The main factor that determines the number of attached crossbridges at any one time is the detachment rate at the end of the working stroke. And this increases linearly with increasing contraction velocity. Therefore, as the fiber attempts to contract faster, any attached crossbridges detach more quickly, and this reduces force.
If we can either (1) reduce the rate of detatchment of attached crossbridges, or (2) increase the rate of reattachment of detached crossbridges, we might be able to increase strength specifically at high velocities (this can also be done in other ways, but that is another matter).
One of the really interesting things about high-velocity exercises like ballistic strength training or plyometrics is that they display extraordinarily high levels of rate coding (discharge rates), especially at the start of a contraction. The discharge rate is the rate at which the central nervous system sends its signal to the muscle fibers. The rate tells us how many times per second the signal is sent, and each signal leads to a contraction of the muscle fiber.
Normal strength training exercises typically involve rates of 30–50 times per second, while rate coding in plyometrics reaches 60–120 times per second.
Ballistic strength training or plyometrics are well-known to produce strength gains that greater when tested at high speeds (force exerted against light loads), and smaller when tested at low speeds (force exerted against heavy loads). They are also known to increase discharge rates to as much as 200 times per second, at the start of high velocity contractions.
By sending more signals per second, the increase in the discharge rate during high velocity contractions *more than compensates* for the increase in the rate of detatchment of attached crossbridges, and it probably does this by increasing the rate of reattachment of detached crossbridges.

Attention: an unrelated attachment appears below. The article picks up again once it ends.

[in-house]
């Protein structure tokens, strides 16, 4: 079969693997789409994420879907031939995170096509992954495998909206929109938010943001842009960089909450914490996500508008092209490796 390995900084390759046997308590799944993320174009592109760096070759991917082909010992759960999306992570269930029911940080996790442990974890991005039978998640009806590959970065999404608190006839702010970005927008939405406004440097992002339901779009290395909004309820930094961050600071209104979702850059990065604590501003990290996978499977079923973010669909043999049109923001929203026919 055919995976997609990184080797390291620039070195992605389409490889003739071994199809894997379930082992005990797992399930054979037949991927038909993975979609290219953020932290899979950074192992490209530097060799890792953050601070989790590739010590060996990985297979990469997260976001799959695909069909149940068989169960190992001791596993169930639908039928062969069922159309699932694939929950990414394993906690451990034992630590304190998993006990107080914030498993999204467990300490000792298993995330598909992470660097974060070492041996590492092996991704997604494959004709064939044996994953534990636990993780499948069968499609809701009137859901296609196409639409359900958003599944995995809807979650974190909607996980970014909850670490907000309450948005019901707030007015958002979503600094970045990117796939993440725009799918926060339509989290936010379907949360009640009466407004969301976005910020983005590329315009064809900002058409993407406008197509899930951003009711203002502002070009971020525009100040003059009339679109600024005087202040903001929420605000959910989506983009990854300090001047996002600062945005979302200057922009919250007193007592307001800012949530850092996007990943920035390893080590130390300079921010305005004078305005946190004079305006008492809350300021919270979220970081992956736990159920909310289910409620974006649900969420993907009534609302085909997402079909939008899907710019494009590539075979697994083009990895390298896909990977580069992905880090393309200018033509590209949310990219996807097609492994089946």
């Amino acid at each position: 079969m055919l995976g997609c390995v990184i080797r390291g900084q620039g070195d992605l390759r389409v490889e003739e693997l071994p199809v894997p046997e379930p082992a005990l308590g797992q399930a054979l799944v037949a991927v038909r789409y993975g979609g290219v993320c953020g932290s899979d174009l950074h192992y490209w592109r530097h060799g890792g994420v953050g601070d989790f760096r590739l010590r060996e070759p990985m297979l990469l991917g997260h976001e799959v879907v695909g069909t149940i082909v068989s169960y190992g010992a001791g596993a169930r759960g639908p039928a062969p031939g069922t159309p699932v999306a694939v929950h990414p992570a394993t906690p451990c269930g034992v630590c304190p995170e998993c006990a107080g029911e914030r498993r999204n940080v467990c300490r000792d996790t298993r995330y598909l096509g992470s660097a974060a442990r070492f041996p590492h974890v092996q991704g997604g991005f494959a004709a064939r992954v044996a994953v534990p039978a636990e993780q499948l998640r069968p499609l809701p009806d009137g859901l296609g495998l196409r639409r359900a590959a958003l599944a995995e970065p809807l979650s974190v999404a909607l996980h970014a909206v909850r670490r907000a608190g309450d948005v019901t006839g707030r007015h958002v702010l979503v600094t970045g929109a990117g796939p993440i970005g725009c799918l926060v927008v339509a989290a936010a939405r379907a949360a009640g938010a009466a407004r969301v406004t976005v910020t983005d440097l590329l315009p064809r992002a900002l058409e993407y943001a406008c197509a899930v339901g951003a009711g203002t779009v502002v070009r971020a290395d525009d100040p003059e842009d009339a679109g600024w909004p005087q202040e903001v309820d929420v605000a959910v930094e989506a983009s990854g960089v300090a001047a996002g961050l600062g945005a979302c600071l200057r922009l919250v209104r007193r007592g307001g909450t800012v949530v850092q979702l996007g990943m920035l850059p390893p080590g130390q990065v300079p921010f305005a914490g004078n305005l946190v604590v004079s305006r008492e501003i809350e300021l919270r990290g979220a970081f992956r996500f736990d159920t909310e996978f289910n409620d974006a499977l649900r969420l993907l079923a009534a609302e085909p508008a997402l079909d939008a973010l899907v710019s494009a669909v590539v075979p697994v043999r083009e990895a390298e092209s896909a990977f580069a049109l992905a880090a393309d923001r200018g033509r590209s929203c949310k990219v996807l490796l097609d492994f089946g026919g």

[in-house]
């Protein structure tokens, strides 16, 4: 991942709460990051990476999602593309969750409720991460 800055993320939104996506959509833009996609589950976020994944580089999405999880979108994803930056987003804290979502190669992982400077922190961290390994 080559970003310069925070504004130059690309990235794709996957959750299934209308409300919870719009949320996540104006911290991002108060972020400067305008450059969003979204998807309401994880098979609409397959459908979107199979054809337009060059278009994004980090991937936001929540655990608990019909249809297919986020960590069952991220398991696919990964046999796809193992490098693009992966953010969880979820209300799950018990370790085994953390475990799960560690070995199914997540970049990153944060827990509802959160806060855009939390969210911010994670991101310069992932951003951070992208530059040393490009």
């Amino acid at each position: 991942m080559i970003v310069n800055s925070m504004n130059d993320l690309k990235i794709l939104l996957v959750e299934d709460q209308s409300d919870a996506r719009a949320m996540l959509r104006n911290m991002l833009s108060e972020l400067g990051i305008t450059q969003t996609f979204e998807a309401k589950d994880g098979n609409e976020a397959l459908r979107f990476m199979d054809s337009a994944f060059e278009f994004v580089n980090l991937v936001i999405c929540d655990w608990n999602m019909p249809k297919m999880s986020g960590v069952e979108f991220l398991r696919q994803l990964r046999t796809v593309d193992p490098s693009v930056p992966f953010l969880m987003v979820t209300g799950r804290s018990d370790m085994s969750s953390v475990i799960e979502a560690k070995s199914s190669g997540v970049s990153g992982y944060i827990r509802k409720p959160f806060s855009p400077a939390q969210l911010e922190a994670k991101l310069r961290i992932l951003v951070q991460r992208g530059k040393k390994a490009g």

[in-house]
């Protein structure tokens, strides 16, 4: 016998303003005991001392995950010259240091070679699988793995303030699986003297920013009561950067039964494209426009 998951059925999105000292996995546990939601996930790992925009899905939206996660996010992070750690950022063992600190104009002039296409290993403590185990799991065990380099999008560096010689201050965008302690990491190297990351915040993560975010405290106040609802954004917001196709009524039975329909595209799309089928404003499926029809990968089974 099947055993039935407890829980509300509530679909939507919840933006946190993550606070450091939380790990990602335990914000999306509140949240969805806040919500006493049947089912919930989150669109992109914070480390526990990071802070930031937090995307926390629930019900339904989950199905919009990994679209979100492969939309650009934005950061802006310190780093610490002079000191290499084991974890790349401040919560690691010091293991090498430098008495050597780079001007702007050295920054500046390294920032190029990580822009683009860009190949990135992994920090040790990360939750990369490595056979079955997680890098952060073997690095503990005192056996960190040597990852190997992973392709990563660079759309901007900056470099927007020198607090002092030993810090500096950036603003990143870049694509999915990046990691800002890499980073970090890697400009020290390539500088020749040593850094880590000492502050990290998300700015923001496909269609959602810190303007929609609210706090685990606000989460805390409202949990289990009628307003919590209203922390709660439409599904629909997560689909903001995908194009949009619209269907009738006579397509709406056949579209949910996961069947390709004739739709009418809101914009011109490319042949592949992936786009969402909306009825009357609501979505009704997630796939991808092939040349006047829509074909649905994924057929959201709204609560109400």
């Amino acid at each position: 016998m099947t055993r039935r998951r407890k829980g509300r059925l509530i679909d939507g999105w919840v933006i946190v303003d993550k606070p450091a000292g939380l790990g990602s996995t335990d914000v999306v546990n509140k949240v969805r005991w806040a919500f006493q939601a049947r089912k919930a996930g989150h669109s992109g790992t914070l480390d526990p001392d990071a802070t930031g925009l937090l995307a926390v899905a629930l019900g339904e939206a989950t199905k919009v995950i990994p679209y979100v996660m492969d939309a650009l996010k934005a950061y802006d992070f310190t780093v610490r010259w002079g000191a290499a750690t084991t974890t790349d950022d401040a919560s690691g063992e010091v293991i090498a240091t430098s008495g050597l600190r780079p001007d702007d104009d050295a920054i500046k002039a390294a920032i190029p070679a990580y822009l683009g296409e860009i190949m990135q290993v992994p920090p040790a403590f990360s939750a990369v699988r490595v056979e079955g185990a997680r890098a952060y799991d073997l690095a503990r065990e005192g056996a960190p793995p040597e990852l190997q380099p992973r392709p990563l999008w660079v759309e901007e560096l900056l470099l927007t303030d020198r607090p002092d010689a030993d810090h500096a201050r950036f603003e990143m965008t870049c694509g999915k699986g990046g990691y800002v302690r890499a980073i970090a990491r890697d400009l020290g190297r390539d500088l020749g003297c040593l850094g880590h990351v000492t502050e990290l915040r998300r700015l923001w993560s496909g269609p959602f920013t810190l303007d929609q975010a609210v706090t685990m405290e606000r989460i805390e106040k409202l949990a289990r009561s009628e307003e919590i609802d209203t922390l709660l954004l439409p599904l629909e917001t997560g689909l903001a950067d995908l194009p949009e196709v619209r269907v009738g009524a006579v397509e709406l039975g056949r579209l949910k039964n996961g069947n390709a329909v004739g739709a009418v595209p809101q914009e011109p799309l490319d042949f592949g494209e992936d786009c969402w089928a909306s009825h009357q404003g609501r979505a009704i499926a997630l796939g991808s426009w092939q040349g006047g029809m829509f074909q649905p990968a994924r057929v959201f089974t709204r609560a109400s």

And this allows the athlete to improve strength *preferentially* at high velocities.
#3. Force enhancement during lengthening
When lengthening, muscle fibers can produce up to 150% of the force that they are able to exert while shortening.
And we are approximately 125–130% stronger when we lower a weight under control (over 3 seconds), compared to when we lift a weight in the same exercise. The reason for the smaller difference in strength between lengthening and shortening at the whole muscle level has been attributed to a protective neural mechanism that selectively reduces activation of the muscle in the lengthening (eccentric) phase.
This greater force production while lengthening has largely been attributed to the behavior of the giant molecule called “titin,” which gradually unravels and resists movement as we stretch a muscle fiber that it is actively producing force.
After strength training with lengthening (eccentric) contractions, we increase maximum force during lengthening (eccentric) contractions more than maximum force during concentric (shortening) contractions.
Although no human studies have yet observed any changes in titin after strength training of any type, studies in rats have identified that the amount of titin inside a skeletal muscle fiber can increase after exercise. If this happens more after training involving lengthening contractions (eccentric training), then it could explain why maximum force in lengthening (eccentric) contractions is increased more after strength training with lengthening (eccentric) contractions.
Additionally, strength training with lengthening (eccentric) contractions seems to reduce the impact of the protective neural mechanism, as it removes the selective reduction in activation of the muscle during the lengthening (eccentric) phase.
Either of these mechanisms might therefore contribute to how athletes are able to improve strength *preferentially* during lengthening (eccentric) contractions.
What is the takeaway?
Strength is the ability to produce force, and strength training is simply the process by which we improve our ability to produce force.
Our ability to produce force differs depending on the muscle length, contraction speed, and contraction type (shortening or lengthening) used in a test of strength. Additionally, the mechanisms by which strength improves after training also differ according to the muscle length, contraction speed, and contraction type (shortening or lengthening) used in training.
And this is (a big part of) the reason why strength training produces different effects, depending on the type of training we do.